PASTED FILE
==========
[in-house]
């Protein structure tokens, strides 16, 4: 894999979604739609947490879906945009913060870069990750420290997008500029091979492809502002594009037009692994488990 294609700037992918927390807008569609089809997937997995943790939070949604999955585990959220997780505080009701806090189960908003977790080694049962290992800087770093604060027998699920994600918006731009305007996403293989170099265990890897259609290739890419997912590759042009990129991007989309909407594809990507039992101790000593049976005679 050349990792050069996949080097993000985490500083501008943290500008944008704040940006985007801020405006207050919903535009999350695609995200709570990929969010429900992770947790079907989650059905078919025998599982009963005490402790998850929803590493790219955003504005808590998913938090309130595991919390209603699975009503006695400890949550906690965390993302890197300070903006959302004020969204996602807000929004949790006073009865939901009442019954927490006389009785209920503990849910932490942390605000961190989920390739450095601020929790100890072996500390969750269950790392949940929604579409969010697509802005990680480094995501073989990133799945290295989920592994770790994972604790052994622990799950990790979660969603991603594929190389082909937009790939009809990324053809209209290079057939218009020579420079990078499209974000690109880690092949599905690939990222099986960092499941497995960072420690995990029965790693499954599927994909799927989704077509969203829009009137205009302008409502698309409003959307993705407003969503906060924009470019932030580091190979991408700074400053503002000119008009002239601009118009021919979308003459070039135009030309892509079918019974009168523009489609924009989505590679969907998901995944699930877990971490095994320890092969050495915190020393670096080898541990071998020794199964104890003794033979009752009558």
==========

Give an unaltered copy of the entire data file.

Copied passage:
[in-house]
């Protein structure tokens, strides 16, 4: 894999979604739609947490879906945009913060870069990750420290997008500029091979492809502002594009037009692994488990 294609700037992918927390807008569609089809997937997995943790939070949604999955585990959220997780505080009701806090189960908003977790080694049962290992800087770093604060027998699920994600918006731009305007996403293989170099265990890897259609290739890419997912590759042009990129991007989309909407594809990507039992101790000593049976005679 050349990792050069996949080097993000985490500083501008943290500008944008704040940006985007801020405006207050919903535009999350695609995200709570990929969010429900992770947790079907989650059905078919025998599982009963005490402790998850929803590493790219955003504005808590998913938090309130595991919390209603699975009503006695400890949550906690965390993302890197300070903006959302004020969204996602807000929004949790006073009865939901009442019954927490006389009785209920503990849910932490942390605000961190989920390739450095601020929790100890072996500390969750269950790392949940929604579409969010697509802005990680480094995501073989990133799945290295989920592994770790994972604790052994622990799950990790979660969603991603594929190389082909937009790939009809990324053809209209290079057939218009020579420079990078499209974000690109880690092949599905690939990222099986960092499941497995960072420690995990029965790693499954599927994909799927989704077509969203829009009137205009302008409502698309409003959307993705407003969503906060924009470019932030580091190979991408700074400053503002000119008009002239601009118009021919979308003459070039135009030309892509079918019974009168523009489609924009989505590679969907998901995944699930877990971490095994320890092969050495915190020393670096080898541990071998020794199964104890003794033979009752009558």